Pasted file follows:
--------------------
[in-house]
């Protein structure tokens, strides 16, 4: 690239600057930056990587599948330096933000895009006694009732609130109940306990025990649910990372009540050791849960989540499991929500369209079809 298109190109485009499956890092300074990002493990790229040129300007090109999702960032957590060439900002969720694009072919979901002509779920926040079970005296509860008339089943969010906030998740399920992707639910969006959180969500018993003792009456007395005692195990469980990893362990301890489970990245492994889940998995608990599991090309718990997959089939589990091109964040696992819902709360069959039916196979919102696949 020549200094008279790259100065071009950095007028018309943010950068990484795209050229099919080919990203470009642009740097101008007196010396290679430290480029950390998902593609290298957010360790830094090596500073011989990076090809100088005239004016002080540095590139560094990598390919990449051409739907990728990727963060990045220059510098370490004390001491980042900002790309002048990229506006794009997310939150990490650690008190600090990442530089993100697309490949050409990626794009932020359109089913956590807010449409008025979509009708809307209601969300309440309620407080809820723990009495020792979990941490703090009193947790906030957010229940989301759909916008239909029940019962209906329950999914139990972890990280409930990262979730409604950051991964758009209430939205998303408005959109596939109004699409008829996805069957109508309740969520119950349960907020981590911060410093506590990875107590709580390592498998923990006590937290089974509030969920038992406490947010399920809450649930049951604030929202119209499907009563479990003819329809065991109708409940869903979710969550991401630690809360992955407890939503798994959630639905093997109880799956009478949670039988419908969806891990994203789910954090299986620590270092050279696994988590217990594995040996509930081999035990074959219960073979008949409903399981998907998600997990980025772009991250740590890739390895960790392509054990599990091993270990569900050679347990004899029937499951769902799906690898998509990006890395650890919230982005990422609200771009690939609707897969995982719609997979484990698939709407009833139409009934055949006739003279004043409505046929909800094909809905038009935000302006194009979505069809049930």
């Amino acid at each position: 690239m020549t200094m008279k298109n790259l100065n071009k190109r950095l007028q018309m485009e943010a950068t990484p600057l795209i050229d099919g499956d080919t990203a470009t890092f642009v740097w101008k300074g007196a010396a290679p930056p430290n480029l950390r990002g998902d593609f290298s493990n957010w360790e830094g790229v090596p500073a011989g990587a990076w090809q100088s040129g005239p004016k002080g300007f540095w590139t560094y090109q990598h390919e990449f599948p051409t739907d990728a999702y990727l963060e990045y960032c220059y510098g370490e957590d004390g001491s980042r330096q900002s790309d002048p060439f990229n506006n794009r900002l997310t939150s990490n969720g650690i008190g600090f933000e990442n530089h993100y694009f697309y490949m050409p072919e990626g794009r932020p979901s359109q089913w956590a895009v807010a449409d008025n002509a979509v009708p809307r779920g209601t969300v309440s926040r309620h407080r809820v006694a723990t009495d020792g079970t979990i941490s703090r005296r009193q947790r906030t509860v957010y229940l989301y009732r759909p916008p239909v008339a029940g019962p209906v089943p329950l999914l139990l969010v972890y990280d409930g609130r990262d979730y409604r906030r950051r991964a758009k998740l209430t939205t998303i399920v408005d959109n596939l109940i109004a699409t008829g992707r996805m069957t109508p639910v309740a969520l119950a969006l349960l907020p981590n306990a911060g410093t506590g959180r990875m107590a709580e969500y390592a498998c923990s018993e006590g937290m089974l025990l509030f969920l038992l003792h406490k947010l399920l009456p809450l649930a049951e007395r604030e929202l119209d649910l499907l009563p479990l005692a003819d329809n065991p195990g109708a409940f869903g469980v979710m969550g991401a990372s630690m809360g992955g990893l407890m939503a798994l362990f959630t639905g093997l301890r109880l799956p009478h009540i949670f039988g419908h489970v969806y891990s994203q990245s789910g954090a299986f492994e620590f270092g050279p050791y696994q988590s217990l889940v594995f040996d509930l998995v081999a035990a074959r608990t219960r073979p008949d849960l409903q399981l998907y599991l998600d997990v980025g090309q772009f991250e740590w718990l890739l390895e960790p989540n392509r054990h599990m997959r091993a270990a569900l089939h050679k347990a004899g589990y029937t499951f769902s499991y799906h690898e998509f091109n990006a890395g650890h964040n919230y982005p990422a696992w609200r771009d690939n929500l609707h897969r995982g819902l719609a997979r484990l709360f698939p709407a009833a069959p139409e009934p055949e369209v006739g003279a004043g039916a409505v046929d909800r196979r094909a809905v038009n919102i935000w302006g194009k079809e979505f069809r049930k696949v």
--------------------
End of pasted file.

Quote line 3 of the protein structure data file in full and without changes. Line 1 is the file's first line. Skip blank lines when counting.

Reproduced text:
């Amino acid at each position: 690239m020549t200094m008279k298109n790259l100065n071009k190109r950095l007028q018309m485009e943010a950068t990484p600057l795209i050229d099919g499956d080919t990203a470009t890092f642009v740097w101008k300074g007196a010396a290679p930056p430290n480029l950390r990002g998902d593609f290298s493990n957010w360790e830094g790229v090596p500073a011989g990587a990076w090809q100088s040129g005239p004016k002080g300007f540095w590139t560094y090109q990598h390919e990449f599948p051409t739907d990728a999702y990727l963060e990045y960032c220059y510098g370490e957590d004390g001491s980042r330096q900002s790309d002048p060439f990229n506006n794009r900002l997310t939150s990490n969720g650690i008190g600090f933000e990442n530089h993100y694009f697309y490949m050409p072919e990626g794009r932020p979901s359109q089913w956590a895009v807010a449409d008025n002509a979509v009708p809307r779920g209601t969300v309440s926040r309620h407080r809820v006694a723990t009495d020792g079970t979990i941490s703090r005296r009193q947790r906030t509860v957010y229940l989301y009732r759909p916008p239909v008339a029940g019962p209906v089943p329950l999914l139990l969010v972890y990280d409930g609130r990262d979730y409604r906030r950051r991964a758009k998740l209430t939205t998303i399920v408005d959109n596939l109940i109004a699409t008829g992707r996805m069957t109508p639910v309740a969520l119950a969006l349960l907020p981590n306990a911060g410093t506590g959180r990875m107590a709580e969500y390592a498998c923990s018993e006590g937290m089974l025990l509030f969920l038992l003792h406490k947010l399920l009456p809450l649930a049951e007395r604030e929202l119209d649910l499907l009563p479990l005692a003819d329809n065991p195990g109708a409940f869903g469980v979710m969550g991401a990372s630690m809360g992955g990893l407890m939503a798994l362990f959630t639905g093997l301890r109880l799956p009478h009540i949670f039988g419908h489970v969806y891990s994203q990245s789910g954090a299986f492994e620590f270092g050279p050791y696994q988590s217990l889940v594995f040996d509930l998995v081999a035990a074959r608990t219960r073979p008949d849960l409903q399981l998907y599991l998600d997990v980025g090309q772009f991250e740590w718990l890739l390895e960790p989540n392509r054990h599990m997959r091993a270990a569900l089939h050679k347990a004899g589990y029937t499951f769902s499991y799906h690898e998509f091109n990006a890395g650890h964040n919230y982005p990422a696992w609200r771009d690939n929500l609707h897969r995982g819902l719609a997979r484990l709360f698939p709407a009833a069959p139409e009934p055949e369209v006739g003279a004043g039916a409505v046929d909800r196979r094909a809905v038009n919102i935000w302006g194009k079809e979505f069809r049930k696949v």